Two bills making their way through the Iowa Legislature would help diabetics receive live-saving insulin in emergency situations.
Senate File 291, sponsored by Sen. Carrie Koelker, R-Dyersville, and House File 447, sponsored by Reps. Andy McKean, R-Anamosa, and Lindsay James, D-Dubuque, are working their way through the human resources committees in their respective chambers. Their aim is fairly narrow in that they would allow Iowa pharmacists to dispense a 30-day supply of insulin to those with an expired prescription in an emergency circumstance, even when a physician’s authorization cannot be obtained.
Similar bills — known as Howdy’s Law or Kevin’s Law — have been passed in several other states following the advocacy of Dan and Judy Houdeshell of Ohio. Their son, Kevin “Howdy” Houdeshell, ran out of insulin over the 2013 New Year’s holiday, was refused a prescription refill, and had dangerously high blood sugars that spiraled into diabetic ketoacidosis, which ultimately claimed his life.
According to his parents, Kevin went to a pharmacy on New Year’s Eve to pick up insulin, but his prescription had expired. Because of the holiday, his doctor couldn’t be reached and the pharmacist couldn’t provide the insulin without a valid prescription. Although some states initially tried to limit the emergency prescription law to just a few days of supply, insulin is prepackaged in vials or pen cartridges that exceed such time limits, and cannot be repackaged to meet the requirement.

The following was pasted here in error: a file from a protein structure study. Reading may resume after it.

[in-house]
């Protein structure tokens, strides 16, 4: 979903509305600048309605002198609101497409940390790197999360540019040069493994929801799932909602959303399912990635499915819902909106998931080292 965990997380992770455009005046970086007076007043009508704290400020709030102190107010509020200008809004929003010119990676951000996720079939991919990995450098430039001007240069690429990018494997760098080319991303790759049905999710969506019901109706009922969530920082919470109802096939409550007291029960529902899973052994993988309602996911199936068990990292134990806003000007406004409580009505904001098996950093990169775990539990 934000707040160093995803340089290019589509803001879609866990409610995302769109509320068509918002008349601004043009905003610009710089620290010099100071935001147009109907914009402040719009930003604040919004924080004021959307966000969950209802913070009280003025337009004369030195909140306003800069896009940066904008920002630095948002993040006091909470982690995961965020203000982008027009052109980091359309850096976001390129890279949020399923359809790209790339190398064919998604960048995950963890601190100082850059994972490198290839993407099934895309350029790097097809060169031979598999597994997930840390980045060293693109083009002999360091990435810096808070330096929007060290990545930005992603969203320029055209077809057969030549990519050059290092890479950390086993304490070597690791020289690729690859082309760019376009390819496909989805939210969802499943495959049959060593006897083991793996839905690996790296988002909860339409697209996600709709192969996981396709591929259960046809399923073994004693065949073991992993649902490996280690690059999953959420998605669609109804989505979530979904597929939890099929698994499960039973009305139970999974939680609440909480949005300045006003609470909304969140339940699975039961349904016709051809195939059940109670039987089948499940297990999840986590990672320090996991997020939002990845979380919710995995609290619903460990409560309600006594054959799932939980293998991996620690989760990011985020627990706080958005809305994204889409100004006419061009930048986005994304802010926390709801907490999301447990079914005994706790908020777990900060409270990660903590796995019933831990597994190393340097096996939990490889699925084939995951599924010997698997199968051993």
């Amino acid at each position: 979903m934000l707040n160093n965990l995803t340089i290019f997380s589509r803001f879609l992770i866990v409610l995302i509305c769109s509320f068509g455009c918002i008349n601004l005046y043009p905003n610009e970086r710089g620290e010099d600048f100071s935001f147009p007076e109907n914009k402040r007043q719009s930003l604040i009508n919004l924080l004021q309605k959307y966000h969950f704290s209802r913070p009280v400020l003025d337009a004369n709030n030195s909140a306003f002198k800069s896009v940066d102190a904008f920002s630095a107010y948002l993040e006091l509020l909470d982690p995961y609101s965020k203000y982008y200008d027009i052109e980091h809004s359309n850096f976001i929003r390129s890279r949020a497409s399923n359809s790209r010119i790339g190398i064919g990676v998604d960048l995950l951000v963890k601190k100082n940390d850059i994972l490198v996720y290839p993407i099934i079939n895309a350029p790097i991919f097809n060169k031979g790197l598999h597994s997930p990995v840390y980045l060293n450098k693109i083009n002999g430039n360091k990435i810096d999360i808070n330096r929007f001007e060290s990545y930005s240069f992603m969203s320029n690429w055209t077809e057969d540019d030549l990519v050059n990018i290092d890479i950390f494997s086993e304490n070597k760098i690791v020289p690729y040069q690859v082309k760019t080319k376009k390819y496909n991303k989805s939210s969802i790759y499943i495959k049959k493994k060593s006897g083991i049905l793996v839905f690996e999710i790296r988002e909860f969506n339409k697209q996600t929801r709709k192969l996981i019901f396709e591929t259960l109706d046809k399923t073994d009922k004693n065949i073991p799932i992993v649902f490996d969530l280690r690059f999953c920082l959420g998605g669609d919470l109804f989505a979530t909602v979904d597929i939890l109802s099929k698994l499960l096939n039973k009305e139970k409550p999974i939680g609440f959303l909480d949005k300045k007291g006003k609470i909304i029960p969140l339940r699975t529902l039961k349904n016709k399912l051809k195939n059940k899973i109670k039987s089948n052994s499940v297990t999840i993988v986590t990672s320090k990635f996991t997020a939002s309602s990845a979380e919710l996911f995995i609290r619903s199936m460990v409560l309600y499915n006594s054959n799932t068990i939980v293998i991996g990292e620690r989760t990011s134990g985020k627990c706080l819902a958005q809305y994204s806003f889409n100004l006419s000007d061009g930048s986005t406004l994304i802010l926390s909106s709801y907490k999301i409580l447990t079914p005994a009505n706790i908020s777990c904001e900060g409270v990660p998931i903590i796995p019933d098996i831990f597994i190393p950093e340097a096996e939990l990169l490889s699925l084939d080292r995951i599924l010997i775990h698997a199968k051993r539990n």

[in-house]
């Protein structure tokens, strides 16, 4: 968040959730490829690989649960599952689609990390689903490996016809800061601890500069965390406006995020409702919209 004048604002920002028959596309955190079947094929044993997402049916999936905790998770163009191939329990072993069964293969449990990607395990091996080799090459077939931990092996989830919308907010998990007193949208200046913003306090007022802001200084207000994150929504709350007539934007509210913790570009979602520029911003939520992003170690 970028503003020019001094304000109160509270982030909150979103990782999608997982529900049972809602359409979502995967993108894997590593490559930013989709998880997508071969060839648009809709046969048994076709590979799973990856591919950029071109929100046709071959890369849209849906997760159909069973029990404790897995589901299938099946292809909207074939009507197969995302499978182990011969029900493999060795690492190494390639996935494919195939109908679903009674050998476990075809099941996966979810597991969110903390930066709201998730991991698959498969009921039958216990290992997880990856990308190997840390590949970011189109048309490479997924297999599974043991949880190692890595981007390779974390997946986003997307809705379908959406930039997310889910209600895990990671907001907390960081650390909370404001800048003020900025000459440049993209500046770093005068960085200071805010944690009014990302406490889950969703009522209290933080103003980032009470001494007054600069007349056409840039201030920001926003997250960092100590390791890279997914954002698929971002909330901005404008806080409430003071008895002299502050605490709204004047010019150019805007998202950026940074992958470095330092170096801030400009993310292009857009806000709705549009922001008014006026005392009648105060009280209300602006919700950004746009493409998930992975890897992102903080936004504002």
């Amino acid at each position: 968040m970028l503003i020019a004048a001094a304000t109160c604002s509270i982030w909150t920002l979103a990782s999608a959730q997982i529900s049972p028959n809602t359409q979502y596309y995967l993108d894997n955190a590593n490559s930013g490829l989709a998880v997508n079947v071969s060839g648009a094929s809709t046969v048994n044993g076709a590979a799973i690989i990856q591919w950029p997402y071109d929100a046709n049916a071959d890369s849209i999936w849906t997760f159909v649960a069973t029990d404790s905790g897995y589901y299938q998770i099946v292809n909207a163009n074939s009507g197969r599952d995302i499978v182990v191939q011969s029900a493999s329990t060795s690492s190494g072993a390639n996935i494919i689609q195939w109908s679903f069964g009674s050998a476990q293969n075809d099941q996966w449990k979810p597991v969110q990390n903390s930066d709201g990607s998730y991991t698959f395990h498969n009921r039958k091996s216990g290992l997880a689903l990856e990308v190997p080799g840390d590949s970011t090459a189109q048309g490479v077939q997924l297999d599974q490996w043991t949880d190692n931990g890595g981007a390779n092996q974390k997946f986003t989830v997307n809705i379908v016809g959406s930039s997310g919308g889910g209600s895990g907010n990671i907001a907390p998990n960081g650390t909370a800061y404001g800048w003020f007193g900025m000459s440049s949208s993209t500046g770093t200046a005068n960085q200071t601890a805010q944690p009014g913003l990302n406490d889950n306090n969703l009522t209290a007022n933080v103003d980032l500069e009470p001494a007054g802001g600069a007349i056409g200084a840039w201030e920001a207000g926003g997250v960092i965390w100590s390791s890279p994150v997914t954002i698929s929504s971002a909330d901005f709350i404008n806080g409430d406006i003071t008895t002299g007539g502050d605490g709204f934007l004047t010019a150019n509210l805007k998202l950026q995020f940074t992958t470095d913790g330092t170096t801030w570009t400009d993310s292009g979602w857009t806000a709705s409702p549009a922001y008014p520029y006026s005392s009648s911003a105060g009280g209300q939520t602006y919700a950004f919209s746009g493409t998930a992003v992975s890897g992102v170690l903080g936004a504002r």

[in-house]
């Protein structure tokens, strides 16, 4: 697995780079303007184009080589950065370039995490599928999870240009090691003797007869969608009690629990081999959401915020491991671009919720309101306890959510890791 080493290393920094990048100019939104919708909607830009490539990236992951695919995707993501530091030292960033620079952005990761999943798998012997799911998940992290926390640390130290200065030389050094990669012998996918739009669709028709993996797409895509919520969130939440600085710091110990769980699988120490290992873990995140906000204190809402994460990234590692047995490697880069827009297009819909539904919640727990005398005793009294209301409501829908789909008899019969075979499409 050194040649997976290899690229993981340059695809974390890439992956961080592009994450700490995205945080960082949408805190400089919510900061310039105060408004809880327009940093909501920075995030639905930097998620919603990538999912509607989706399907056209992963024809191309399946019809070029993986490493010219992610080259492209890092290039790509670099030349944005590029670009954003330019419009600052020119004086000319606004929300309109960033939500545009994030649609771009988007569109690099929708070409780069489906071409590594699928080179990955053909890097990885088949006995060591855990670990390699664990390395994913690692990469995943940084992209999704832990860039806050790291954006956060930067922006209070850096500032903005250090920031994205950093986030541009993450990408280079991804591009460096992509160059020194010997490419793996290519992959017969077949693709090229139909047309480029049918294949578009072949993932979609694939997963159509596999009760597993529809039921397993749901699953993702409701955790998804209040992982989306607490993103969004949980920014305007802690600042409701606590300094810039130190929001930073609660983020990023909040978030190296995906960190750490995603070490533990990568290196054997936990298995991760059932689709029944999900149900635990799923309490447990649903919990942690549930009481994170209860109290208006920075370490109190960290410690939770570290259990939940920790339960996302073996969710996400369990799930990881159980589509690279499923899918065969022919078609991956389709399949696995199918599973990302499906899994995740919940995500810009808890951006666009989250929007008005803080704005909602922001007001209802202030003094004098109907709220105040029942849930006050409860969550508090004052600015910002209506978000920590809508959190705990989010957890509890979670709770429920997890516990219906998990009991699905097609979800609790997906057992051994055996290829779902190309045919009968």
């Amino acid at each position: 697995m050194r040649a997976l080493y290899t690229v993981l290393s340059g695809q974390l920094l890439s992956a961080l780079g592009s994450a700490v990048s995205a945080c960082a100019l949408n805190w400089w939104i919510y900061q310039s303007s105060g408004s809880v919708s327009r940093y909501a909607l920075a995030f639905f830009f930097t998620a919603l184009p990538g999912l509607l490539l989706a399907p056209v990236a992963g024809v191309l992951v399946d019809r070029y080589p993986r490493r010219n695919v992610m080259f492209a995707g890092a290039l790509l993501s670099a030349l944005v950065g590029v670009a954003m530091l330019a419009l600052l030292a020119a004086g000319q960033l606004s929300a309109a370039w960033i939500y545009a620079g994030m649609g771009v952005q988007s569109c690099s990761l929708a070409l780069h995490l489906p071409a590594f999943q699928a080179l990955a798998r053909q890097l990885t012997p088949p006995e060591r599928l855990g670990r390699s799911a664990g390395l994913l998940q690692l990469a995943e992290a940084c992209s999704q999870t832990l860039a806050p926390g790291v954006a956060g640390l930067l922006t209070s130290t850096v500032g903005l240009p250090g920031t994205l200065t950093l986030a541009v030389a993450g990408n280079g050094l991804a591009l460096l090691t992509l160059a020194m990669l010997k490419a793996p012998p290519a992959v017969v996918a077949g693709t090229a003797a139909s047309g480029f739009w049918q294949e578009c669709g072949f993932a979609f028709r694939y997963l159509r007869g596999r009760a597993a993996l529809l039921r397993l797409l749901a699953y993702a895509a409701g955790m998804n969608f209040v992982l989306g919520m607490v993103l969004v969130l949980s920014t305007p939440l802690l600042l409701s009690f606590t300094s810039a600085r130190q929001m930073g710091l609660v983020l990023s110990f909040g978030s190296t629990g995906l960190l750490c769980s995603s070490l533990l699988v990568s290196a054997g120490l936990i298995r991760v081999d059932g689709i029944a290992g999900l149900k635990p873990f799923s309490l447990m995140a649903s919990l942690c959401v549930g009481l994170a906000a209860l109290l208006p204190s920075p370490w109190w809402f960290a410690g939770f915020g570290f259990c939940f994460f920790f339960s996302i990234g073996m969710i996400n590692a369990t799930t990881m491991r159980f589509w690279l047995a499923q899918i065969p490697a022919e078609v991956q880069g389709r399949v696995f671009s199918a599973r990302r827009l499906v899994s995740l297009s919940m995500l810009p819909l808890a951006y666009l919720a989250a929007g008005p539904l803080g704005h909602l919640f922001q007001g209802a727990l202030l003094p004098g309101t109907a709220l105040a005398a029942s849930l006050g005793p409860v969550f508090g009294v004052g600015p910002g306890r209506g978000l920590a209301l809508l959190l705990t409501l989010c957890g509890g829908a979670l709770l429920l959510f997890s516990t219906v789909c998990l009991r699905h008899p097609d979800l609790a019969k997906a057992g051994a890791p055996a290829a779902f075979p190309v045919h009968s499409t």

Diabetic ketoacidosis, or DKA, often mimics flu-like symptoms — dizziness, vomiting, cramps and overall body aches. Kevin tried to go to work, but had to leave because of the sickness. It is unknown if he understood the danger of his current situation, or if he believed he was just sick. His parents don’t believe he knew that he was dying of DKA — or that the haze of the sickness had altered his thinking.
Through personal experience, I can, unfortunately, confirm that DKA places diabetics in a state of confusion. About a year after my husband’s Type 1 diagnosis he was not taking good care of himself, and high blood sugars led to DKA. At first, I thought he had the flu or some other virus, but nothing was helping and he seemed to be getting worse. I had him upright, on the side of the bed, trying to get clothing and shoes on him for a trip to the doctor. It was difficult because he thought we were already in the car, and he didn’t understand why. The subsequent hospital stay lasted for days as doctors battled his now stubborn blood sugars and brought them back under control.
Kevin didn’t live with someone who could force him upright and drive him to a hospital. He didn’t make it to the emergency room. Kevin was found, alone in his apartment.
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It is this scenario the Iowa bills aim to prevent by making sure diabetics can access life-sustaining medicine in an emergency, and that they aren’t forced to ration insulin or navigate the jungle of other prescription options when they are already in crisis and may not be thinking clearly. Beyond these dire short-term consequences, poorly controlled diabetes has long-term ramifications as well — heart attacks, strokes, blindness, amputation and need for dialysis.
While the bills do not address the exorbitant and ever-rising cost of insulin — those accepting an emergency prescription are still required to pay for it — they do close an access gap that will save lives.
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